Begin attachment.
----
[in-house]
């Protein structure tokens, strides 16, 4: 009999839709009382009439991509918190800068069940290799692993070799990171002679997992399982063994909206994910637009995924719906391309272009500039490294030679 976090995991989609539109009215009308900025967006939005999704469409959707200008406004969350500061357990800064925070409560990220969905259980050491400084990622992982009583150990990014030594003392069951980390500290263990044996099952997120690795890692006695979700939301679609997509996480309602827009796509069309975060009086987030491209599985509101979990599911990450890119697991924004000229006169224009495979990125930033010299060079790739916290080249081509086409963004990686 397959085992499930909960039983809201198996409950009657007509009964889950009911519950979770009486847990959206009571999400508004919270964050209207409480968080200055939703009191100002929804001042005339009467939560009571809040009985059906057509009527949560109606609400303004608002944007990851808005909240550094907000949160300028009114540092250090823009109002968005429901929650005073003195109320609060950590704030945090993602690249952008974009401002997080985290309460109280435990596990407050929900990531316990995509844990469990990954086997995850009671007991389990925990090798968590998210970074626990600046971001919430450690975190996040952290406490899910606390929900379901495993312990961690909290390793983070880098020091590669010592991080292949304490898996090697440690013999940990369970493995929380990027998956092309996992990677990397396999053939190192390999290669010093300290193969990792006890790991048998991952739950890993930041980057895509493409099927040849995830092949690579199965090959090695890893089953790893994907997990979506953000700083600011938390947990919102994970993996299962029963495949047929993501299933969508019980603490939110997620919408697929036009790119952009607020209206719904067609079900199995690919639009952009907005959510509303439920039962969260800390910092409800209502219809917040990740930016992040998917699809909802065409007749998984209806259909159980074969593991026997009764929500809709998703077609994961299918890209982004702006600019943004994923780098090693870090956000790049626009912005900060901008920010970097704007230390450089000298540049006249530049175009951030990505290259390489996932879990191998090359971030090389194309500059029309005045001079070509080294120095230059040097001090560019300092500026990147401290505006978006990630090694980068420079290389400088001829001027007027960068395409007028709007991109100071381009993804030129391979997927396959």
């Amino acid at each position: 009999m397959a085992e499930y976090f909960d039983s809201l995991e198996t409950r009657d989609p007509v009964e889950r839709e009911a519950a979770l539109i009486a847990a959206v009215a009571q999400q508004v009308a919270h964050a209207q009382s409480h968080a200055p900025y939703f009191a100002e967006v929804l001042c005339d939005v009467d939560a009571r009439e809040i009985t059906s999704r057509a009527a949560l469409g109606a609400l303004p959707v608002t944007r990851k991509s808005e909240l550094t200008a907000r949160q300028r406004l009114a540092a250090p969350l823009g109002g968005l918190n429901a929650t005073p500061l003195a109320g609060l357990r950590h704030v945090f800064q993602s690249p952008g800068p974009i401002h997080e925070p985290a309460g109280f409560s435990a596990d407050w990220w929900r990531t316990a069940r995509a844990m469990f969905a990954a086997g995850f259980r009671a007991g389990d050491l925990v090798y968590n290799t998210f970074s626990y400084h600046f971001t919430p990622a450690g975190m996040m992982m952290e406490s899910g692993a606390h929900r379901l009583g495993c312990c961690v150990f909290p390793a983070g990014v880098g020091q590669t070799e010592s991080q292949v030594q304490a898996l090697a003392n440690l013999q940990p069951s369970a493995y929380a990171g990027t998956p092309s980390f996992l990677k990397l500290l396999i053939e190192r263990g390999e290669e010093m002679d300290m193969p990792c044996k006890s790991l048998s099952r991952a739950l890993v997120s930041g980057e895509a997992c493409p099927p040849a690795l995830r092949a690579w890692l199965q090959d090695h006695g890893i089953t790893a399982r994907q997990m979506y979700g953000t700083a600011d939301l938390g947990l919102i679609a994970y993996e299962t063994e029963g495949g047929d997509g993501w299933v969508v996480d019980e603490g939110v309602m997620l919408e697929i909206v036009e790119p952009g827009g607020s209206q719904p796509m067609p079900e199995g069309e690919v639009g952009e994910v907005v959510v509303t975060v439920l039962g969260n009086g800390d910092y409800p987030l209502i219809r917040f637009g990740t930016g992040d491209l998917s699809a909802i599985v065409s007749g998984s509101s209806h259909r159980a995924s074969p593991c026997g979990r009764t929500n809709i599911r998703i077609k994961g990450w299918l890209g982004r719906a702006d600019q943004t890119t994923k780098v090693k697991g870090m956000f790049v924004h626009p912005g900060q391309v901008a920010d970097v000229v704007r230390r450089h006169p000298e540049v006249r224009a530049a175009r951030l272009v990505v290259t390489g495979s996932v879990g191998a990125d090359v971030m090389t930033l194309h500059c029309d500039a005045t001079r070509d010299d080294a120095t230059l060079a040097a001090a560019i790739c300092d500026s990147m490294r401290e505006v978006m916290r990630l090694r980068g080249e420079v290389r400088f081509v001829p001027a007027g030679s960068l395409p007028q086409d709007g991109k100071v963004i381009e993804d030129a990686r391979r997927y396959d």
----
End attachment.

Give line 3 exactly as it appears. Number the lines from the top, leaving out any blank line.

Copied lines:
């Amino acid at each position: 009999m397959a085992e499930y976090f909960d039983s809201l995991e198996t409950r009657d989609p007509v009964e889950r839709e009911a519950a979770l539109i009486a847990a959206v009215a009571q999400q508004v009308a919270h964050a209207q009382s409480h968080a200055p900025y939703f009191a100002e967006v929804l001042c005339d939005v009467d939560a009571r009439e809040i009985t059906s999704r057509a009527a949560l469409g109606a609400l303004p959707v608002t944007r990851k991509s808005e909240l550094t200008a907000r949160q300028r406004l009114a540092a250090p969350l823009g109002g968005l918190n429901a929650t005073p500061l003195a109320g609060l357990r950590h704030v945090f800064q993602s690249p952008g800068p974009i401002h997080e925070p985290a309460g109280f409560s435990a596990d407050w990220w929900r990531t316990a069940r995509a844990m469990f969905a990954a086997g995850f259980r009671a007991g389990d050491l925990v090798y968590n290799t998210f970074s626990y400084h600046f971001t919430p990622a450690g975190m996040m992982m952290e406490s899910g692993a606390h929900r379901l009583g495993c312990c961690v150990f909290p390793a983070g990014v880098g020091q590669t070799e010592s991080q292949v030594q304490a898996l090697a003392n440690l013999q940990p069951s369970a493995y929380a990171g990027t998956p092309s980390f996992l990677k990397l500290l396999i053939e190192r263990g390999e290669e010093m002679d300290m193969p990792c044996k006890s790991l048998s099952r991952a739950l890993v997120s930041g980057e895509a997992c493409p099927p040849a690795l995830r092949a690579w890692l199965q090959d090695h006695g890893i089953t790893a399982r994907q997990m979506y979700g953000t700083a600011d939301l938390g947990l919102i679609a994970y993996e299962t063994e029963g495949g047929d997509g993501w299933v969508v996480d019980e603490g939110v309602m997620l919408e697929i909206v036009e790119p952009g827009g607020s209206q719904p796509m067609p079900e199995g069309e690919v639009g952009e994910v907005v959510v509303t975060v439920l039962g969260n009086g800390d910092y409800p987030l209502i219809r917040f637009g990740t930016g992040d491209l998917s699809a909802i599985v065409s007749g998984s509101s209806h259909r159980a995924s074969p593991c026997g979990r009764t929500n809709i599911r998703i077609k994961g990450w299918l890209g982004r719906a702006d600019q943004t890119t994923k780098v090693k697991g870090m956000f790049v924004h626009p912005g900060q391309v901008a920010d970097v000229v704007r230390r450089h006169p000298e540049v006249r224009a530049a175009r951030l272009v990505v290259t390489g495979s996932v879990g191998a990125d090359v971030m090389t930033l194309h500059c029309d500039a005045t001079r070509d010299d080294a120095t230059l060079a040097a001090a560019i790739c300092d500026s990147m490294r401290e505006v978006m916290r990630l090694r980068g080249e420079v290389r400088f081509v001829p001027a007027g030679s960068l395409p007028q086409d709007g991109k100071v963004i381009e993804d030129a990686r391979r997927y396959d």